Our key findings about US healthcare worker deaths in the pandemic’s first year

The project counted more than 3,600 healthcare worker deaths, with the majority of people who died under the age of 60

Thu 8 Apr 2021

Lost on the frontline has counted more than 3,600 healthcare worker deaths. The first fatalities that we recorded occurred in mid-March 2020, and we finished our count on 7 April 2021.

These are our findings.

In the general population, the median age of death from Covid-19 is 78. Yet among healthcare workers in our database, it is only 59. The majority of people who died were under the age of 60. Hundreds of even younger people also died while working on the frontlines.

Although non-Hispanic white Americans account for about 60% of the US population, and Black Americans account for 13% of the population, we found that white healthcare workers died at a lower rate.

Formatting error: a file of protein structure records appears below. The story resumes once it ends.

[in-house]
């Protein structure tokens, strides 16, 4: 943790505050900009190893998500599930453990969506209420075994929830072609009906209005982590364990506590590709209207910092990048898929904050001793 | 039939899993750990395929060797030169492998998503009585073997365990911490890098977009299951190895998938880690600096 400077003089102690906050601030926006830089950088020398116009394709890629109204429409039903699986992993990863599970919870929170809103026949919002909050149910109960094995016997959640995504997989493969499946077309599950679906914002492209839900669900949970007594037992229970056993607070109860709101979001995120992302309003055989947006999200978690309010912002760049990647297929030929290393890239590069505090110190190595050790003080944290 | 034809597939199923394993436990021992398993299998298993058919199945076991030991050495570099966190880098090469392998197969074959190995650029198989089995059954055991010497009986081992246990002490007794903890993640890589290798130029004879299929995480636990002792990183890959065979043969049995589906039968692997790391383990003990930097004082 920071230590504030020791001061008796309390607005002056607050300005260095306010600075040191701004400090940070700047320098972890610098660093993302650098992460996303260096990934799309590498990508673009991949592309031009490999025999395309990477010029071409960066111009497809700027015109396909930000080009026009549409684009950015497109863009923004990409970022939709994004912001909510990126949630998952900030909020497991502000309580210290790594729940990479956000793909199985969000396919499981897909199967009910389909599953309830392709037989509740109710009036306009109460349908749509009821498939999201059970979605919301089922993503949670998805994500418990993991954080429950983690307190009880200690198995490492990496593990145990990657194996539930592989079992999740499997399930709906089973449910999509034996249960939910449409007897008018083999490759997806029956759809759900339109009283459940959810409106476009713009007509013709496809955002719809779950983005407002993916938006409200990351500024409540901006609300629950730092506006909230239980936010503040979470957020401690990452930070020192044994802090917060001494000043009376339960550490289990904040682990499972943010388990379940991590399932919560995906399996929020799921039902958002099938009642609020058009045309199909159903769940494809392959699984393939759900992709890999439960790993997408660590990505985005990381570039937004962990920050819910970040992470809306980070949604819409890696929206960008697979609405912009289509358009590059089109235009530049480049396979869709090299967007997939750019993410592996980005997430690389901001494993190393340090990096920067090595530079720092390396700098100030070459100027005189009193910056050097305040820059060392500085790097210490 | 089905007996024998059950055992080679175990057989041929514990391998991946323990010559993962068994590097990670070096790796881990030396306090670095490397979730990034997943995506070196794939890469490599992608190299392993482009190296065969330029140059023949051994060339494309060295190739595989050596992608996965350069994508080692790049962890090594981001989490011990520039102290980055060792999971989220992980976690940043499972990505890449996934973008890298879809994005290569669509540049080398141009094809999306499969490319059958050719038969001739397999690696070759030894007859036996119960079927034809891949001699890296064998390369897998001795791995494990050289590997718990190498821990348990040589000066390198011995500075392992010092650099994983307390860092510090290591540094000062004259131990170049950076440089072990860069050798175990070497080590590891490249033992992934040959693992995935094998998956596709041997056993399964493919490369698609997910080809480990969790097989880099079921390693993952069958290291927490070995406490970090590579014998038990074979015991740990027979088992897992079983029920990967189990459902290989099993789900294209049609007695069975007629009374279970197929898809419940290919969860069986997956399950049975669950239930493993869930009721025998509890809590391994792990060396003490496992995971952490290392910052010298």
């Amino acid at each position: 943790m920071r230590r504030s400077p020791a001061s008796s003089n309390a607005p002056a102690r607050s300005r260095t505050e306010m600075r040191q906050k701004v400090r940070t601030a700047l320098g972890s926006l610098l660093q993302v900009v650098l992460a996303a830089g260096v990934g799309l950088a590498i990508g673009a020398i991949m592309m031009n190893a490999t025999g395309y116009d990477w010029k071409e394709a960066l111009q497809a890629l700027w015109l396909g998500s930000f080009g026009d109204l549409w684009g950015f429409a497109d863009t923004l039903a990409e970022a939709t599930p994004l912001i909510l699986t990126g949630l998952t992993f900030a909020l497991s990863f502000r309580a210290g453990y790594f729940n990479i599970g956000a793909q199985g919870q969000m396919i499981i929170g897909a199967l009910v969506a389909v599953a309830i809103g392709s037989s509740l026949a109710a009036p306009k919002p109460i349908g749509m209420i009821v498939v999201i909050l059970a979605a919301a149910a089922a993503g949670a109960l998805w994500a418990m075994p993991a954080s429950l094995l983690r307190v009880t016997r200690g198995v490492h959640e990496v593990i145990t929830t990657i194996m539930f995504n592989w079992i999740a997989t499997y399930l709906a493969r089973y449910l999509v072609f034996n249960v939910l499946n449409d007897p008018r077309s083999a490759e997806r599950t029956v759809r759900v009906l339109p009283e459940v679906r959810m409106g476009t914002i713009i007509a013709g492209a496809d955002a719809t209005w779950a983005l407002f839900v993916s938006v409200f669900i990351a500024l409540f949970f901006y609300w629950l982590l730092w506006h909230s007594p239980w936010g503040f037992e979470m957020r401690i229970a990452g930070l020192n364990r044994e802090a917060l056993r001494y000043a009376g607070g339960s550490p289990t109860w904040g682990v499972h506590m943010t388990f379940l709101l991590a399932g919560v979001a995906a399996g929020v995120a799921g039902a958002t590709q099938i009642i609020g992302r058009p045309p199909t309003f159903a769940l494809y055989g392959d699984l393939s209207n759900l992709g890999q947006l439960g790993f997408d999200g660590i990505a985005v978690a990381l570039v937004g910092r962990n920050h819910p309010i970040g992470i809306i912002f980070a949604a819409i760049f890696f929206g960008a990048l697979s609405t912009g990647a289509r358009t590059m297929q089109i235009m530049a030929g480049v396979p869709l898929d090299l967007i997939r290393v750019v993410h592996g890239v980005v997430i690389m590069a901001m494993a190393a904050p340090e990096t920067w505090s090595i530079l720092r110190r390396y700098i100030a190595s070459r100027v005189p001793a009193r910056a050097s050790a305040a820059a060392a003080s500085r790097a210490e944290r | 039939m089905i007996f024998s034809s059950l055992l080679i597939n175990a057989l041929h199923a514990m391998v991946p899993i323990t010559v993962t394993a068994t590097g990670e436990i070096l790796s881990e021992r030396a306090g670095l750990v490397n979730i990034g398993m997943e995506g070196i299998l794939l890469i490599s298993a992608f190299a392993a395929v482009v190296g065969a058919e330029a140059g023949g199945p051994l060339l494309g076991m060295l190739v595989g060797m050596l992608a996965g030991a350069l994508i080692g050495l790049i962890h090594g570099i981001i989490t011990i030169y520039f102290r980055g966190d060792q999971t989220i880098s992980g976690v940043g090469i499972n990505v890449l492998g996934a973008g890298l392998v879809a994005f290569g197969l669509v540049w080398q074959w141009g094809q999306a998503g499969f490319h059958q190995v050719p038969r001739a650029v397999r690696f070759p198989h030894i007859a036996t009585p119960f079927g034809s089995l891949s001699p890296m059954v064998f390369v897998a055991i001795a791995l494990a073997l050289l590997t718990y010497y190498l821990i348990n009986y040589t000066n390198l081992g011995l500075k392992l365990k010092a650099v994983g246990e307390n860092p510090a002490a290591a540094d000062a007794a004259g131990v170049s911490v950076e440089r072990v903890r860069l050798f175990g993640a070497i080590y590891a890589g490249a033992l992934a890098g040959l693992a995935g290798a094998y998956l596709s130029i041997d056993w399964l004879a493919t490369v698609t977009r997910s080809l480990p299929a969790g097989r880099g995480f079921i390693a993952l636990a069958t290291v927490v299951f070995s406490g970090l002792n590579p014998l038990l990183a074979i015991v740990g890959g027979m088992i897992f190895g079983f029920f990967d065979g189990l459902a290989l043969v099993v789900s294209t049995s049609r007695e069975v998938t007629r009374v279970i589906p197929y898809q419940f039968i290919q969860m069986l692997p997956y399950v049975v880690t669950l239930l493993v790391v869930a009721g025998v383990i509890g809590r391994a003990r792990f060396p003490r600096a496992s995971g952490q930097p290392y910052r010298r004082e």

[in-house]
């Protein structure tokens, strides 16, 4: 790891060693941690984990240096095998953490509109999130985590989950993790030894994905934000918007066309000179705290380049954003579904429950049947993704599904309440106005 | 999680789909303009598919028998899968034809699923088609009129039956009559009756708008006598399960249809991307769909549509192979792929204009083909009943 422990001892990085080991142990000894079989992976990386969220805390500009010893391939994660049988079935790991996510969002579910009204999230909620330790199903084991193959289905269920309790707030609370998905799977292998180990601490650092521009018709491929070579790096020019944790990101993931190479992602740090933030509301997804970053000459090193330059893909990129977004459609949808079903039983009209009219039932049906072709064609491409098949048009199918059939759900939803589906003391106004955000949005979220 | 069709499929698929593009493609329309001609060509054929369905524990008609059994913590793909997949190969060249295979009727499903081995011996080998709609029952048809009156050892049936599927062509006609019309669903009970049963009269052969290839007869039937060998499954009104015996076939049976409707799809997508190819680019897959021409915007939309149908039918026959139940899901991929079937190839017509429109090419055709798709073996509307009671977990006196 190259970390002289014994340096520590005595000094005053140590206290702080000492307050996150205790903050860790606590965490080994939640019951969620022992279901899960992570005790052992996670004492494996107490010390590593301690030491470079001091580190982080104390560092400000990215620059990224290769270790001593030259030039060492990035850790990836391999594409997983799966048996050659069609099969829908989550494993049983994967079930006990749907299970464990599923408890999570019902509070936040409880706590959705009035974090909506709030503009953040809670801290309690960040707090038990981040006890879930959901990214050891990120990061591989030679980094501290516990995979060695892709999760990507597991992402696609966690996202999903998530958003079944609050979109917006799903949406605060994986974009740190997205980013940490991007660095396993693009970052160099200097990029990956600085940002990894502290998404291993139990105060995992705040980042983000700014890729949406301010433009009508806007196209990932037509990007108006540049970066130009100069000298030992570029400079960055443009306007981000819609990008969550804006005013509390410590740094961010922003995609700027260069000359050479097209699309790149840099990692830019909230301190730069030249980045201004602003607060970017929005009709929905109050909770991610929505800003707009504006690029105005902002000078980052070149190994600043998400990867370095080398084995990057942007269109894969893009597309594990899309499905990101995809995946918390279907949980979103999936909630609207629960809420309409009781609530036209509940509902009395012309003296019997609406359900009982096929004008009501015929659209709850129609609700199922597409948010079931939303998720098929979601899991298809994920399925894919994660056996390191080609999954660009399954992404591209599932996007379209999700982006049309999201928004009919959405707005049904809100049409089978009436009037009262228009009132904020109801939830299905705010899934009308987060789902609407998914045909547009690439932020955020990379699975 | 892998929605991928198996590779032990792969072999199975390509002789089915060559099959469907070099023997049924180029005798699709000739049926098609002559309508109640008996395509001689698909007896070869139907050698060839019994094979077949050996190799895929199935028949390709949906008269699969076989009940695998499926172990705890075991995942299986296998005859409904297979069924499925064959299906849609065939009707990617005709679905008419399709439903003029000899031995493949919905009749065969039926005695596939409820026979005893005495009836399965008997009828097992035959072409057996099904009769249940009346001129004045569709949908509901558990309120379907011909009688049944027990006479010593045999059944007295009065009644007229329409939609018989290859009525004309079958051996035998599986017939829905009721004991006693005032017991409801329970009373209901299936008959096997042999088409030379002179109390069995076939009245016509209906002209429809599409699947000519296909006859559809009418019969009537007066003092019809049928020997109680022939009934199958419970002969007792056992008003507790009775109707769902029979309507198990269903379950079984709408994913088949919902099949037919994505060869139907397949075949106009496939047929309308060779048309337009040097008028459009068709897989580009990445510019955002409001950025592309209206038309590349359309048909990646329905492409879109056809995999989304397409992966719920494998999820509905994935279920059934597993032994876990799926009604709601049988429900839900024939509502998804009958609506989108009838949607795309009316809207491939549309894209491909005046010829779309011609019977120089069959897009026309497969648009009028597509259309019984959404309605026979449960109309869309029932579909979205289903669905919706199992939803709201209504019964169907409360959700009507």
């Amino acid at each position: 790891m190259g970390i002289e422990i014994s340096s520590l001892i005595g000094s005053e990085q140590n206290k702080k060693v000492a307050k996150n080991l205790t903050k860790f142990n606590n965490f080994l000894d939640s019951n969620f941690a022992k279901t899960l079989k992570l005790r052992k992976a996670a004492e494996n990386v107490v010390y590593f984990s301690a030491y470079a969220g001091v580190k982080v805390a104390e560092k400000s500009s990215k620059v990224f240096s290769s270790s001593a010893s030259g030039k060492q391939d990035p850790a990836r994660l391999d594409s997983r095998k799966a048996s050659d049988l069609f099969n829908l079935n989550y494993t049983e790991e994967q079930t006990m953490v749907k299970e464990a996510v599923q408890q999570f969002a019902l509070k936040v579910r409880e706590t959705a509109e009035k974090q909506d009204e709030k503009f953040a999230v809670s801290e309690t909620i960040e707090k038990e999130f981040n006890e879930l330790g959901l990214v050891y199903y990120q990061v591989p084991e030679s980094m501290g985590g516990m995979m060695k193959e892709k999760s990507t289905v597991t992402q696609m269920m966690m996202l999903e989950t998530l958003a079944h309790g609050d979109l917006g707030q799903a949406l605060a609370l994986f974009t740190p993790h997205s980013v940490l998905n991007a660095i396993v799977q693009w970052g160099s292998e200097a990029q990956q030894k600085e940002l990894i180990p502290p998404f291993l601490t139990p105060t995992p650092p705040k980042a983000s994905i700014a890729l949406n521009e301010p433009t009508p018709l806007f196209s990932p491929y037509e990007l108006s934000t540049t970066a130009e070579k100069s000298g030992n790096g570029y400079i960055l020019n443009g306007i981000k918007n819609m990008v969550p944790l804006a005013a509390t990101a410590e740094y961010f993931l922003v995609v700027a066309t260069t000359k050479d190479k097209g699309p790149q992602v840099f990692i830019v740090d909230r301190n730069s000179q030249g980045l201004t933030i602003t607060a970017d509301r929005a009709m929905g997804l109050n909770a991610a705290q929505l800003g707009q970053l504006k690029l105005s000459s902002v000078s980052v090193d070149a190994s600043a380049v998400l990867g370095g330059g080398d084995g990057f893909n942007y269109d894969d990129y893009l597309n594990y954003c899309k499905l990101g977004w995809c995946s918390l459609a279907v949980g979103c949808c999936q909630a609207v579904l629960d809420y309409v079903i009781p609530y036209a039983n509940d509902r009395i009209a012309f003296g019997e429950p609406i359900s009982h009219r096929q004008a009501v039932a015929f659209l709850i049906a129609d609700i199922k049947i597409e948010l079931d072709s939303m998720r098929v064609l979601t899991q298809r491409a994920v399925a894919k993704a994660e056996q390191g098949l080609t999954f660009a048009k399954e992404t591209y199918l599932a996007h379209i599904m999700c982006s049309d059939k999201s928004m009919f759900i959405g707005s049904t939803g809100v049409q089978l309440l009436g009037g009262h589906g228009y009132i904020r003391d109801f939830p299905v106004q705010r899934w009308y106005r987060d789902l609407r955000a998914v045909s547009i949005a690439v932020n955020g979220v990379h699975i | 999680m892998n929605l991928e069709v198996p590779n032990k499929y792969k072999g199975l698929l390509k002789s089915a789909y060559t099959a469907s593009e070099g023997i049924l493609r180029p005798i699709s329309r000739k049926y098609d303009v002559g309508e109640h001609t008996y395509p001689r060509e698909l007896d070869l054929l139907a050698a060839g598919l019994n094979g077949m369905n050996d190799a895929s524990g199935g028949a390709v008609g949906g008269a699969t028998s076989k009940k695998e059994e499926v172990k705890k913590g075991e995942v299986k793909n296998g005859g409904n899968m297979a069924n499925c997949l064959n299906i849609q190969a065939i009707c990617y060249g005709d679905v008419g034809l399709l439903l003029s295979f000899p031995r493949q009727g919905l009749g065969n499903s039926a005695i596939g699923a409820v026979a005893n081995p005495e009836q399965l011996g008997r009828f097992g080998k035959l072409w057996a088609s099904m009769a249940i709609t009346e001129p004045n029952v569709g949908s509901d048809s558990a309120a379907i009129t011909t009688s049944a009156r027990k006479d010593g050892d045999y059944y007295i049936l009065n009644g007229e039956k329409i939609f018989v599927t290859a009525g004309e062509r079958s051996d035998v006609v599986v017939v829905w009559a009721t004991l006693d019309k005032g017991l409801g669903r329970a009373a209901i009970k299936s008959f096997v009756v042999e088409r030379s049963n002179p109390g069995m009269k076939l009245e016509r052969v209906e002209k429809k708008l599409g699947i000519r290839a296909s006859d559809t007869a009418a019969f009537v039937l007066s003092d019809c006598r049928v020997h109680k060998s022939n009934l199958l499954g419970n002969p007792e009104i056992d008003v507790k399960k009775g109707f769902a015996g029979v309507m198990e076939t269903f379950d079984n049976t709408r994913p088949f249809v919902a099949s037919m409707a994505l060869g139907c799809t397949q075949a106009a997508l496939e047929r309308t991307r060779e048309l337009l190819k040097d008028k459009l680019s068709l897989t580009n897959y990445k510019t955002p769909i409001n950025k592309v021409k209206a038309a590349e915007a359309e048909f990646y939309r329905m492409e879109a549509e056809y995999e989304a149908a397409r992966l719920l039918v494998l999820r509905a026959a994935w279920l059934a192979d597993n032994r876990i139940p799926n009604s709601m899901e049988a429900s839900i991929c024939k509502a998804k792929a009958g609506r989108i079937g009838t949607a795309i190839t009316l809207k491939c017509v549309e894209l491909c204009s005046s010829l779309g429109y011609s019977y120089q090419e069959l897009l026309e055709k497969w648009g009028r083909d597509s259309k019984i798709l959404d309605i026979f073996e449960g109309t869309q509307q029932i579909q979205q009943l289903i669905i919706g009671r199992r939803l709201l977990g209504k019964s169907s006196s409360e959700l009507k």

We learned that a large number of those who died were worried about not having enough personal protective equipment (PPE). (We only possess information about PPE concerns for a smaller subset of cases, based on interviews with family members, friends and colleagues, as well as text messages or online messages some victims sent before they died.)

And those from the Philippines accounted for a disproportionate number of deaths.

Roughly one in three were nurses, but the total also includes physicians, pharmacists, first responders and hospital technicians, among others.

These were the two states hit hardest at the outset of the pandemic.

Nearly 800 died in March, April and May, during the initial surge on the east coast.

About 25% of people worked at a hospital. Everyone else worked in residential facilities, outpatient clinics, hospices and prisons, among other places.

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